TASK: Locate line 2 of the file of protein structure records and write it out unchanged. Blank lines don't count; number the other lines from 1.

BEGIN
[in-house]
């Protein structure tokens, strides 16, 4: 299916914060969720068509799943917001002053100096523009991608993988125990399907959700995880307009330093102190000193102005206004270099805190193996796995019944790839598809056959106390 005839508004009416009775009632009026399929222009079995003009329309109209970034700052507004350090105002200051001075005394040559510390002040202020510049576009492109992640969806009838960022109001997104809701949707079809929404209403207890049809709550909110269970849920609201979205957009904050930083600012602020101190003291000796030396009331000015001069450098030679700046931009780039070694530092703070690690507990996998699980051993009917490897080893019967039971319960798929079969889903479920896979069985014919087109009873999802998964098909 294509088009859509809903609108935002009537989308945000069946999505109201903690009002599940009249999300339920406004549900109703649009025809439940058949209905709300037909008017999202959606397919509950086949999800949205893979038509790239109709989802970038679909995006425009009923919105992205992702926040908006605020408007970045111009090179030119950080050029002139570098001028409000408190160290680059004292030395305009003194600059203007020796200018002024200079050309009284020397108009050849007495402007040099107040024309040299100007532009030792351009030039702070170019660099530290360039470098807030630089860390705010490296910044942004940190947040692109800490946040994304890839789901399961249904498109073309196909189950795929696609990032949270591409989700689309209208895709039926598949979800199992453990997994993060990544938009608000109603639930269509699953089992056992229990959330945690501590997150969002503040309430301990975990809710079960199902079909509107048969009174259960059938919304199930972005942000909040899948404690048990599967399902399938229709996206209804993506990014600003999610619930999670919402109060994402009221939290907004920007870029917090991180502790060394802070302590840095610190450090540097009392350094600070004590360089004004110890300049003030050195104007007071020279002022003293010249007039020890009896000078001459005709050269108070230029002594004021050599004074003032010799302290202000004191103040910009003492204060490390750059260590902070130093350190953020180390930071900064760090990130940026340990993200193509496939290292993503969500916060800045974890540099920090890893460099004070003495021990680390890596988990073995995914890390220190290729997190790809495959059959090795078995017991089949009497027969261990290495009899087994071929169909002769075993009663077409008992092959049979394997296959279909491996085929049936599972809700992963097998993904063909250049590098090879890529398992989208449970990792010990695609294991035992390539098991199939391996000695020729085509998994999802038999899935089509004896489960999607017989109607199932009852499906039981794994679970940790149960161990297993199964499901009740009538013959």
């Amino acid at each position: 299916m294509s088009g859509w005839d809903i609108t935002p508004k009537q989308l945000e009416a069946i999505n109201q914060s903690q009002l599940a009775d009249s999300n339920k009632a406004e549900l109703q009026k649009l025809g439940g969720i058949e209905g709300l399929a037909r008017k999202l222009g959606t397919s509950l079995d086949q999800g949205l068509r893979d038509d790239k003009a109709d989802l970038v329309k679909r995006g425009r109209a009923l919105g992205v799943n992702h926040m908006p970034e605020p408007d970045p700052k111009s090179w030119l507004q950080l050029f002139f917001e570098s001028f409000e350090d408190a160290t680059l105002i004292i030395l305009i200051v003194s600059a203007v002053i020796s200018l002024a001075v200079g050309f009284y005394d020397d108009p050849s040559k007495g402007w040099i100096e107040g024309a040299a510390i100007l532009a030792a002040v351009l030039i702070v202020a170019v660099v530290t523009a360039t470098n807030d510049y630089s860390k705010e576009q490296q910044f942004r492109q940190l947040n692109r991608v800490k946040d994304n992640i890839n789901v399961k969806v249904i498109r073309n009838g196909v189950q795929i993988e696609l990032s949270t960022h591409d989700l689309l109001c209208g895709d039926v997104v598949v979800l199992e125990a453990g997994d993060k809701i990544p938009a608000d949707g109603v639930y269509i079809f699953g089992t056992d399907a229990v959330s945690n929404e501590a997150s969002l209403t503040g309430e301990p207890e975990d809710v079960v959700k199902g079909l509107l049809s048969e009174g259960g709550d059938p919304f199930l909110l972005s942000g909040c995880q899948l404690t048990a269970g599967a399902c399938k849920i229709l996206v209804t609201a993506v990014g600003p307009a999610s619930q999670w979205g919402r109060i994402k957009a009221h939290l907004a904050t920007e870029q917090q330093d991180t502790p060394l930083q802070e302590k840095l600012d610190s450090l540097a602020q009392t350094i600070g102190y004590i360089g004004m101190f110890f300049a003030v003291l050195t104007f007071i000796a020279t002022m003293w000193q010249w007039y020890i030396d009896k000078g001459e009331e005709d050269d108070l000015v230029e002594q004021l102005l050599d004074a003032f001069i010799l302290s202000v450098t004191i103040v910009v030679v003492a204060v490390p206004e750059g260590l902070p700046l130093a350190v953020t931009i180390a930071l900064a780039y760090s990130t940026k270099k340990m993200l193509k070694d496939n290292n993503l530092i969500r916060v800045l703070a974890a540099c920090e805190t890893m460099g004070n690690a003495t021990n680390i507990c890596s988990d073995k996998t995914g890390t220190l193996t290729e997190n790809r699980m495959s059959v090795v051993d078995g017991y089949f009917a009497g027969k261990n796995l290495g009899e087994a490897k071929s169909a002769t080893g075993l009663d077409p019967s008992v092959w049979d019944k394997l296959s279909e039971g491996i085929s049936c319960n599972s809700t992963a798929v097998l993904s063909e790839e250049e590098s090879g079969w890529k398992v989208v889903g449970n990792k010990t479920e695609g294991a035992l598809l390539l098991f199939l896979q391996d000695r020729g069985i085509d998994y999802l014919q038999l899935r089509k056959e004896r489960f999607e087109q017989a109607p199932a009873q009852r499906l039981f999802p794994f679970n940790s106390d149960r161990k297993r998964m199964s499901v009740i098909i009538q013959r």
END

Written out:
């Protein structure tokens, strides 16, 4: 299916914060969720068509799943917001002053100096523009991608993988125990399907959700995880307009330093102190000193102005206004270099805190193996796995019944790839598809056959106390 005839508004009416009775009632009026399929222009079995003009329309109209970034700052507004350090105002200051001075005394040559510390002040202020510049576009492109992640969806009838960022109001997104809701949707079809929404209403207890049809709550909110269970849920609201979205957009904050930083600012602020101190003291000796030396009331000015001069450098030679700046931009780039070694530092703070690690507990996998699980051993009917490897080893019967039971319960798929079969889903479920896979069985014919087109009873999802998964098909 294509088009859509809903609108935002009537989308945000069946999505109201903690009002599940009249999300339920406004549900109703649009025809439940058949209905709300037909008017999202959606397919509950086949999800949205893979038509790239109709989802970038679909995006425009009923919105992205992702926040908006605020408007970045111009090179030119950080050029002139570098001028409000408190160290680059004292030395305009003194600059203007020796200018002024200079050309009284020397108009050849007495402007040099107040024309040299100007532009030792351009030039702070170019660099530290360039470098807030630089860390705010490296910044942004940190947040692109800490946040994304890839789901399961249904498109073309196909189950795929696609990032949270591409989700689309209208895709039926598949979800199992453990997994993060990544938009608000109603639930269509699953089992056992229990959330945690501590997150969002503040309430301990975990809710079960199902079909509107048969009174259960059938919304199930972005942000909040899948404690048990599967399902399938229709996206209804993506990014600003999610619930999670919402109060994402009221939290907004920007870029917090991180502790060394802070302590840095610190450090540097009392350094600070004590360089004004110890300049003030050195104007007071020279002022003293010249007039020890009896000078001459005709050269108070230029002594004021050599004074003032010799302290202000004191103040910009003492204060490390750059260590902070130093350190953020180390930071900064760090990130940026340990993200193509496939290292993503969500916060800045974890540099920090890893460099004070003495021990680390890596988990073995995914890390220190290729997190790809495959059959090795078995017991089949009497027969261990290495009899087994071929169909002769075993009663077409008992092959049979394997296959279909491996085929049936599972809700992963097998993904063909250049590098090879890529398992989208449970990792010990695609294991035992390539098991199939391996000695020729085509998994999802038999899935089509004896489960999607017989109607199932009852499906039981794994679970940790149960161990297993199964499901009740009538013959």